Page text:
A day in the life of the FSR FMG’s official secretary

13/02/2020

13/02/2020

Have you ever wondered what the secretary of the FSR FMG does? Meet Robin while she tells about her job! The job that currency has a vacancy, so check it out!

“Trust the child within you”: Interview with Francis Alÿs

Medium interviewed Francis Alÿs, director of "Sandlines", which premiered in Europe at the International Film Festival in Rotterdam. His work is currently being exhibited at the Eye Film Museum in Amsterdam.

Black tie: A guide on formal attire

12/02/2020

12/02/2020

Your next formal event is coming up and no idea what to wear? Then this article is the perfect guide in what to wear in ‘black tie’ to the next formal event.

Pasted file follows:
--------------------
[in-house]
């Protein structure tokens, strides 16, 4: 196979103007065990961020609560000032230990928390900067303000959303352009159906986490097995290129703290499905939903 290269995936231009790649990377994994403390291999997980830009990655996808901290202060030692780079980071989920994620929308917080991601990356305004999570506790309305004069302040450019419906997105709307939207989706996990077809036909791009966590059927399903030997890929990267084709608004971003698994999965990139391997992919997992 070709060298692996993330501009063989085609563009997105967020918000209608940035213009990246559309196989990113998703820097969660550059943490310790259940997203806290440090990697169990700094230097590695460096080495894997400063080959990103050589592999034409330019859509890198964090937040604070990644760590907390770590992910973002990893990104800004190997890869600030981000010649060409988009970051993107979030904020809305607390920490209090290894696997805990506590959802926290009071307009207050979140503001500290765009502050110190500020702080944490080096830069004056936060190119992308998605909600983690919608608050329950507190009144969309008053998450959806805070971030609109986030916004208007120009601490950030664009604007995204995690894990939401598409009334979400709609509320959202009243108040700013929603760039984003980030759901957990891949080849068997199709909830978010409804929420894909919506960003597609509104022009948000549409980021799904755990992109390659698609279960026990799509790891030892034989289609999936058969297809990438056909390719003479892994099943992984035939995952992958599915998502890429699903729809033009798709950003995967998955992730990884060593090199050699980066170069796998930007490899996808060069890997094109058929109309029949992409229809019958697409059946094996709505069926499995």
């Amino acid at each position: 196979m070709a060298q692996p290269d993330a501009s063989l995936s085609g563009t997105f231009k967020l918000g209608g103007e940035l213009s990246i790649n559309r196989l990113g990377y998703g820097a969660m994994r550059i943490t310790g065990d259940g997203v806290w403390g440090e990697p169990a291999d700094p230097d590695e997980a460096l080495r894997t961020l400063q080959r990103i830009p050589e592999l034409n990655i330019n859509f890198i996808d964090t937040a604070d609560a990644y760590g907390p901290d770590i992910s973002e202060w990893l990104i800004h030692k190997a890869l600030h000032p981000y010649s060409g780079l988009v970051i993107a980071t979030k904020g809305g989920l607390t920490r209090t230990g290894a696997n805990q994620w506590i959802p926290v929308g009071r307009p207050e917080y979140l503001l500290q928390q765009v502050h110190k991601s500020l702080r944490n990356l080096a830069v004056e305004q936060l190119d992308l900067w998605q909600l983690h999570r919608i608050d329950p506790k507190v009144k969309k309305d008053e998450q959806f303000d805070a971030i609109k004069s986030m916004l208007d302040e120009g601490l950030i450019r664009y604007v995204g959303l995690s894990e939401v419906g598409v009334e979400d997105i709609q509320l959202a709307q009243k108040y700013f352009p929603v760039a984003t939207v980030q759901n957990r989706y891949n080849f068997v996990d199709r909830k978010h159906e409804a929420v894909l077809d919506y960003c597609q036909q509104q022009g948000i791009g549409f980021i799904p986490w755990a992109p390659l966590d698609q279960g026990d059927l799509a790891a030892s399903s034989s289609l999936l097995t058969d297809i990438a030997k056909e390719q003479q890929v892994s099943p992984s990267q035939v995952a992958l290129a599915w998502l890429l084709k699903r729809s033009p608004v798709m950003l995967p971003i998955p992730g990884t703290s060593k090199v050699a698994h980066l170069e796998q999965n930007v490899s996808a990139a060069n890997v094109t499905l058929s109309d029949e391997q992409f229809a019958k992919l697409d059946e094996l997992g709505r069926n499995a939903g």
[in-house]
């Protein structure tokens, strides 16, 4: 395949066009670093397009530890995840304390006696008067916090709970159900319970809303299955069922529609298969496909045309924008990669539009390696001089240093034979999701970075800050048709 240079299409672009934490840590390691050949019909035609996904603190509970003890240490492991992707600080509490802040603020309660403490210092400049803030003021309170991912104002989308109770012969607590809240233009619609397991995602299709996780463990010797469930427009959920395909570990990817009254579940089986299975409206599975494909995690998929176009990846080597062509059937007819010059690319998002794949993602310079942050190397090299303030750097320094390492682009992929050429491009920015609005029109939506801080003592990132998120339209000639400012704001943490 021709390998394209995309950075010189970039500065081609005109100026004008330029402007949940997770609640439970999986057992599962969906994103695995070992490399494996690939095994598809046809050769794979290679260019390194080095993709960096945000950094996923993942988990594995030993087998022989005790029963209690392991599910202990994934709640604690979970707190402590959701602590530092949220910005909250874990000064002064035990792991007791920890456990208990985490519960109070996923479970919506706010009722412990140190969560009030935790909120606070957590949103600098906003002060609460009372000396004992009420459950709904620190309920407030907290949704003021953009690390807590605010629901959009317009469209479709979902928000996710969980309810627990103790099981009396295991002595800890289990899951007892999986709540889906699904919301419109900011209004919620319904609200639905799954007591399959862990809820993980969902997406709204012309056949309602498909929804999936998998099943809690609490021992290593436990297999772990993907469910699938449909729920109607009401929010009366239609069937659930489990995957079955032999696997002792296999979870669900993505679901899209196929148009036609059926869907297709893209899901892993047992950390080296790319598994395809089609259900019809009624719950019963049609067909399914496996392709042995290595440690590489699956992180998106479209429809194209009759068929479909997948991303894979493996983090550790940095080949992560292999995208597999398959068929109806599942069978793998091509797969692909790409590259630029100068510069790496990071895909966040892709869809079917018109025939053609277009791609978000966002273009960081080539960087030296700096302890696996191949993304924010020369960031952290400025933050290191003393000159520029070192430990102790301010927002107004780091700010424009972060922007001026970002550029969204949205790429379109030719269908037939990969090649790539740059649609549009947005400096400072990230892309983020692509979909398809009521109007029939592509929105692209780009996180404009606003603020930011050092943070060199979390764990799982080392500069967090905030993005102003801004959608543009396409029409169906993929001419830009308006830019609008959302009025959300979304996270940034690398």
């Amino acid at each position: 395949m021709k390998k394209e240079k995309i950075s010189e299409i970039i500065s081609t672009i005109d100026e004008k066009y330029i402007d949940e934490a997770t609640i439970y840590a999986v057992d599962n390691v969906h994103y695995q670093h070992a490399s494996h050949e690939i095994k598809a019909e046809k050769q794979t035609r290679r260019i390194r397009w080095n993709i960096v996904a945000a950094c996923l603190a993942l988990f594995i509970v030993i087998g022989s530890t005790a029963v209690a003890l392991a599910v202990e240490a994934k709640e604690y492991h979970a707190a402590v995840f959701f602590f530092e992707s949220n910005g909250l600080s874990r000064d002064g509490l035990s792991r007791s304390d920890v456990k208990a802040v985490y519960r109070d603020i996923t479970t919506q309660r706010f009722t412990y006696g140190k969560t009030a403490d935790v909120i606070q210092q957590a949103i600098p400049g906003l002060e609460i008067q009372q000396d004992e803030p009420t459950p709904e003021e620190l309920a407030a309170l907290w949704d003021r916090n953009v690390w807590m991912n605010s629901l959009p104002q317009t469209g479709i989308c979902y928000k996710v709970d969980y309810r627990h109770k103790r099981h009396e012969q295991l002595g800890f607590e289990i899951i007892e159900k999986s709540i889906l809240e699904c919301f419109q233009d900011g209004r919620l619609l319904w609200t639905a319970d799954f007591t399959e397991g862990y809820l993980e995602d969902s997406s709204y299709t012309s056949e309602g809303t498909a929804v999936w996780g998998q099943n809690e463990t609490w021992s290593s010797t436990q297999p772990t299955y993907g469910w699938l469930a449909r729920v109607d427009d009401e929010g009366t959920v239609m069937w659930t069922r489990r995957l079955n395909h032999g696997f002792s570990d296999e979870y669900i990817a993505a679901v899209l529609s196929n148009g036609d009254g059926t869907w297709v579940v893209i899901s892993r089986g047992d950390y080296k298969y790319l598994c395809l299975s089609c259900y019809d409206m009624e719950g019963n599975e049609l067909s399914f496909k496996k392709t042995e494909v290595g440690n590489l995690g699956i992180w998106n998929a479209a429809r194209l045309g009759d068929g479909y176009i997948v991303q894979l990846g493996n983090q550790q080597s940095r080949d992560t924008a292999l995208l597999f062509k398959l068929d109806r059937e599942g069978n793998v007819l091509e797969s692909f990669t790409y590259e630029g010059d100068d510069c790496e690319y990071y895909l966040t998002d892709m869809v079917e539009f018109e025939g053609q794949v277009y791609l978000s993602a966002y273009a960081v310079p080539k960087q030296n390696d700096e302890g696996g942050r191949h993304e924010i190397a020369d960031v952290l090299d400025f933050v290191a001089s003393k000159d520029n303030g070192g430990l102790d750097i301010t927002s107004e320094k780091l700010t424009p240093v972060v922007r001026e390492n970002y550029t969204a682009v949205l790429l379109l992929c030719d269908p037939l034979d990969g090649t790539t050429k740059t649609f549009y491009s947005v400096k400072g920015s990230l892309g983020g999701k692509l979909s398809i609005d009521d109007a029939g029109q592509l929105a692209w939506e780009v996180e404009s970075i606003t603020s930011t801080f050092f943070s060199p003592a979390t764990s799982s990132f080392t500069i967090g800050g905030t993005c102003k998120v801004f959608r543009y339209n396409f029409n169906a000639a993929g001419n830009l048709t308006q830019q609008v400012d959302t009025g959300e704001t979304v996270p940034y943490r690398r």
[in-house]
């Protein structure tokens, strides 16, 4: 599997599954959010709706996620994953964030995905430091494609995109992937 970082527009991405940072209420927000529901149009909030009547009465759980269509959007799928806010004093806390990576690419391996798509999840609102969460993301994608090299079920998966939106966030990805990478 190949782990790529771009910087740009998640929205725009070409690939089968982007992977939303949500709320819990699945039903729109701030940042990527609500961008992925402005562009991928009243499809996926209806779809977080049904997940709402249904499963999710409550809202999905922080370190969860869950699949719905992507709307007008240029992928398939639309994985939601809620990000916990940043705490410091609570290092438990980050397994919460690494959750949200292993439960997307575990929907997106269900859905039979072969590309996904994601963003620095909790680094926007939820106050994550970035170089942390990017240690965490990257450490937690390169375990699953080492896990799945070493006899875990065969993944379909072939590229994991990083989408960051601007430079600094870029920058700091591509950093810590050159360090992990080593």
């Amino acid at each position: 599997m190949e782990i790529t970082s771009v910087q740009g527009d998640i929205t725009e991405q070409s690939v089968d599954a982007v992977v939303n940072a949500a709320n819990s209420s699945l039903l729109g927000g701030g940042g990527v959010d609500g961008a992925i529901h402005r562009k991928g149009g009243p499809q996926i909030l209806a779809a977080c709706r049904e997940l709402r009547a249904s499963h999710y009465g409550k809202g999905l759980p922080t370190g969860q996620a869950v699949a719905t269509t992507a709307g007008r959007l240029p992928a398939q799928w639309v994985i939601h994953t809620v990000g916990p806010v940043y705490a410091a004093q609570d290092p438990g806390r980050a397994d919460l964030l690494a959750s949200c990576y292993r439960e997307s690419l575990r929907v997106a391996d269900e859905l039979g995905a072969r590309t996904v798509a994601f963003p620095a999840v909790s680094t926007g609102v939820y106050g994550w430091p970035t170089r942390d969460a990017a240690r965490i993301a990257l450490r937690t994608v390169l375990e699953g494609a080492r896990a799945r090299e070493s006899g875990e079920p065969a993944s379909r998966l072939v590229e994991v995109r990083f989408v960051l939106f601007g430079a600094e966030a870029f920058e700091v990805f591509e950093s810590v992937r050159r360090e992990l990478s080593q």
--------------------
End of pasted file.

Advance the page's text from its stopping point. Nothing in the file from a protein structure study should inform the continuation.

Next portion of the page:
The Lessons of a Mercurius Sales Committee Member

10/02/2020

10/02/2020

Have you ever wondered what the Sales Committee of the study association Mercurius exactly does? Margarete gives you an insight into the useful skills she has developed as part of the committee.

Vienna: City of dreams

10/02/2020

10/02/2020

The Austrian capital is a worldwide famous destination with all sorts of architecture, museums, and landmarks to visit. If you are an art or history lover, a foodie, or you just get a thrill out of traveling to a new place; Vienna is the place for you!

mersin escort mersin escort mersin escort canlı tv konya escort